This dissatisfaction is another reason why Rana’s research contributes towards creating communities that support the needs of their populations. “Understanding the phenomenon of migration to regional Australia and the factors involved in the process will help policy makers to consider the needs and concerns of locals as well as the hopes and expectations of new migrants,” she says. “That understanding and consideration can allow us to bridge the gap between different groups of people by developing all-inclusive and participatory planning schemes.”
Regional Australia, the place to be
Rana’s investigations have found that lifestyle and housing affordability are some of the biggest drawcards for those looking to go regional. However, she learned that not all regional areas are in the same boat.
“Some places have been more successful than others in attracting and retaining new migrants,” Rana says. “This is where my research is linked to liveability and place-based factors. I’m trying to find out what the expectations were of migrants in regards to their new regional hometown. This will help us to unpack why new migrants choose a specific place to live and work, and how councils, planners and industry organisations can adjust to those expectations and improve their town’s liveability.”
Specific factors that Rana found to be strongly related to a regional relocation include health and wellbeing of residents, housing affordability, safety, culture, natural environment, and a sense of trust and belonging. Identifying and analysing these factors allows Rana to unpack the notion of liveability and how it affects population growth.
Identifying those factors helps Rana answer the ‘why’ part of her research question about migrants coming to Cairns. The ‘who’ part has proven slightly more difficult to define.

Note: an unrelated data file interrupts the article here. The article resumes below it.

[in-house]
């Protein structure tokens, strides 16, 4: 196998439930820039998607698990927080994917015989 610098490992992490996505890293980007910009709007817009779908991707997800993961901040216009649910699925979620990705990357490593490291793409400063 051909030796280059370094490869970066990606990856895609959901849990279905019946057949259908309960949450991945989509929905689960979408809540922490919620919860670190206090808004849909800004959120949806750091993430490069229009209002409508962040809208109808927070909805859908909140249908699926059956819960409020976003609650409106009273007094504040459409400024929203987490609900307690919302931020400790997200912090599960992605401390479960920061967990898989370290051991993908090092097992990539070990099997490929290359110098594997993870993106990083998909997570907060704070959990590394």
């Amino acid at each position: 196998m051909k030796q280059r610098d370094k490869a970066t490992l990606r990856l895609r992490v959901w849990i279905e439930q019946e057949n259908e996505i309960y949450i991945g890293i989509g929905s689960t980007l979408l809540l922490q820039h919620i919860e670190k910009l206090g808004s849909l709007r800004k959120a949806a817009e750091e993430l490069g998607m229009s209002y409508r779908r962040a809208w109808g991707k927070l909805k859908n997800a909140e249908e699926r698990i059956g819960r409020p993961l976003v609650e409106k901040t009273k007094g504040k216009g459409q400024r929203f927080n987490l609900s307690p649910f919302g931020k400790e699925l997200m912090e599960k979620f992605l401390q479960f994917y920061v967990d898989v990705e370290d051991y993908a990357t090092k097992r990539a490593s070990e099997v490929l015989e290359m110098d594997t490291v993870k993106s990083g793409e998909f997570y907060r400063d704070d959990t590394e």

“So far, I have met a number of new migrants from all walks of life,” Rana says. “They each have very different backgrounds. One thing that has stood out to me is it seems that all these people have the shared characteristics of being very flexible and adventurous. I still have a lot of interviews to conduct, but it does make sense as it would require a specific type of personality to let go of the life you built somewhere and move to a totally new place!”
Rana is excited to continue her research and wants the results to have a positive impact on her new home. “I am hoping that through my research, I can provide the government and local community with a multi-dimensional perspective on regional migration,” she says.
“We need policies that support sustainable development and address socioeconomic inequalities in regional Australia. By researching migration and liveability at the same time, I’m hoping to find a way to help regional communities gain and retain population and workforce while protecting local identity and livelihood.”
Rana Dadpour is a PhD candidate studying migration and liveability regional Australia. Her main research interests include migration, liveability, regional planning, place and space, mobility, sustainability and community empowerment in tropical regions.
Rana has long been involved in academia, teaching and doing research at several universities. As a member of the Tropical Urbanism and Design Lab (TUDLab), Rana is interested in urban growth in regional towns and cities and passionate about exploring the amenities that drive Australian and international migrants to take residence in such areas. Her research has been focused on people’s mobility and the factors that influence their decisions. Mobility generates change and Rana’s passion is to plan and promote place-based strategies that draw on regional local cultures in order to advocate sustainable change and development in local and regional planning.